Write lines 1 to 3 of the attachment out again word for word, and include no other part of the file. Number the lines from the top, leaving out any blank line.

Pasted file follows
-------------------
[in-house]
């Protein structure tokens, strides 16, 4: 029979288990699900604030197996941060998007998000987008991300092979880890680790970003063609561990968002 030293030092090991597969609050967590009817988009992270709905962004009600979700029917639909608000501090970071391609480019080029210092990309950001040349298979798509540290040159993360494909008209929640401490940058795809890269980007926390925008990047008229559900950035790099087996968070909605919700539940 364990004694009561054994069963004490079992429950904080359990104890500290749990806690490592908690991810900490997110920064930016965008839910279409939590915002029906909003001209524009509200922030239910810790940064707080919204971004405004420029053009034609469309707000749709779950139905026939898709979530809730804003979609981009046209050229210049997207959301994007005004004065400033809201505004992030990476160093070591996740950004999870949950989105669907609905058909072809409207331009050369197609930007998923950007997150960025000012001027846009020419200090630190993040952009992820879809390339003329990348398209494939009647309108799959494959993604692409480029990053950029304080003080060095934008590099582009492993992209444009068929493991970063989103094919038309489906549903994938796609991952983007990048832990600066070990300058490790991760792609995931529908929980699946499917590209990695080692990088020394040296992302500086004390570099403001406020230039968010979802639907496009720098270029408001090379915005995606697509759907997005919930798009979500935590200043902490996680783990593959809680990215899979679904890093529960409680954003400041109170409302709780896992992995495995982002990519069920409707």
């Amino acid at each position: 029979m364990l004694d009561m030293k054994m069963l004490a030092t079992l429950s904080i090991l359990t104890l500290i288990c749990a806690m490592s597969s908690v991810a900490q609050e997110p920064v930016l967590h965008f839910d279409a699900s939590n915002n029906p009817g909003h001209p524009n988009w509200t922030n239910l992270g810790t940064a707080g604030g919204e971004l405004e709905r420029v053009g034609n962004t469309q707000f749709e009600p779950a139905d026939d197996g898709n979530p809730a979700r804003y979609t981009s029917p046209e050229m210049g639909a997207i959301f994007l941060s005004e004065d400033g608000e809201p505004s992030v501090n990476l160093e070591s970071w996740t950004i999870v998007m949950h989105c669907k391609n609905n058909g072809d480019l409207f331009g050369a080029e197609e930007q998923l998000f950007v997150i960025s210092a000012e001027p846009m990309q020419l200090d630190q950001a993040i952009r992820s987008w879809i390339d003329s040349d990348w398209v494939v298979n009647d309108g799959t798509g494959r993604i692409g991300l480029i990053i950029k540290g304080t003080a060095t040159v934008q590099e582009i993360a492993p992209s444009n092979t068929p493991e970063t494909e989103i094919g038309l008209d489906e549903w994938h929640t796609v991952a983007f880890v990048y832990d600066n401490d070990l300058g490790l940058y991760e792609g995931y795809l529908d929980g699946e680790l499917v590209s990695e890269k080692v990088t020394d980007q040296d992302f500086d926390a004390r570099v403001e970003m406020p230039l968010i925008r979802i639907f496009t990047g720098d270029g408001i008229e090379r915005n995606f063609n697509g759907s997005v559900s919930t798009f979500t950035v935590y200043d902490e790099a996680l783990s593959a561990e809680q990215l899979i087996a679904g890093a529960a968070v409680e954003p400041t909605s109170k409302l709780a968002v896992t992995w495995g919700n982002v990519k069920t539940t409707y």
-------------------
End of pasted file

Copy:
[in-house]
């Protein structure tokens, strides 16, 4: 029979288990699900604030197996941060998007998000987008991300092979880890680790970003063609561990968002 030293030092090991597969609050967590009817988009992270709905962004009600979700029917639909608000501090970071391609480019080029210092990309950001040349298979798509540290040159993360494909008209929640401490940058795809890269980007926390925008990047008229559900950035790099087996968070909605919700539940 364990004694009561054994069963004490079992429950904080359990104890500290749990806690490592908690991810900490997110920064930016965008839910279409939590915002029906909003001209524009509200922030239910810790940064707080919204971004405004420029053009034609469309707000749709779950139905026939898709979530809730804003979609981009046209050229210049997207959301994007005004004065400033809201505004992030990476160093070591996740950004999870949950989105669907609905058909072809409207331009050369197609930007998923950007997150960025000012001027846009020419200090630190993040952009992820879809390339003329990348398209494939009647309108799959494959993604692409480029990053950029304080003080060095934008590099582009492993992209444009068929493991970063989103094919038309489906549903994938796609991952983007990048832990600066070990300058490790991760792609995931529908929980699946499917590209990695080692990088020394040296992302500086004390570099403001406020230039968010979802639907496009720098270029408001090379915005995606697509759907997005919930798009979500935590200043902490996680783990593959809680990215899979679904890093529960409680954003400041109170409302709780896992992995495995982002990519069920409707």
């Amino acid at each position: 029979m364990l004694d009561m030293k054994m069963l004490a030092t079992l429950s904080i090991l359990t104890l500290i288990c749990a806690m490592s597969s908690v991810a900490q609050e997110p920064v930016l967590h965008f839910d279409a699900s939590n915002n029906p009817g909003h001209p524009n988009w509200t922030n239910l992270g810790t940064a707080g604030g919204e971004l405004e709905r420029v053009g034609n962004t469309q707000f749709e009600p779950a139905d026939d197996g898709n979530p809730a979700r804003y979609t981009s029917p046209e050229m210049g639909a997207i959301f994007l941060s005004e004065d400033g608000e809201p505004s992030v501090n990476l160093e070591s970071w996740t950004i999870v998007m949950h989105c669907k391609n609905n058909g072809d480019l409207f331009g050369a080029e197609e930007q998923l998000f950007v997150i960025s210092a000012e001027p846009m990309q020419l200090d630190q950001a993040i952009r992820s987008w879809i390339d003329s040349d990348w398209v494939v298979n009647d309108g799959t798509g494959r993604i692409g991300l480029i990053i950029k540290g304080t003080a060095t040159v934008q590099e582009i993360a492993p992209s444009n092979t068929p493991e970063t494909e989103i094919g038309l008209d489906e549903w994938h929640t796609v991952a983007f880890v990048y832990d600066n401490d070990l300058g490790l940058y991760e792609g995931y795809l529908d929980g699946e680790l499917v590209s990695e890269k080692v990088t020394d980007q040296d992302f500086d926390a004390r570099v403001e970003m406020p230039l968010i925008r979802i639907f496009t990047g720098d270029g408001i008229e090379r915005n995606f063609n697509g759907s997005v559900s919930t798009f979500t950035v935590y200043d902490e790099a996680l783990s593959a561990e809680q990215l899979i087996a679904g890093a529960a968070v409680e954003p400041t909605s109170k409302l709780a968002v896992t992995w495995g919700n982002v990519k069920t539940t409707y």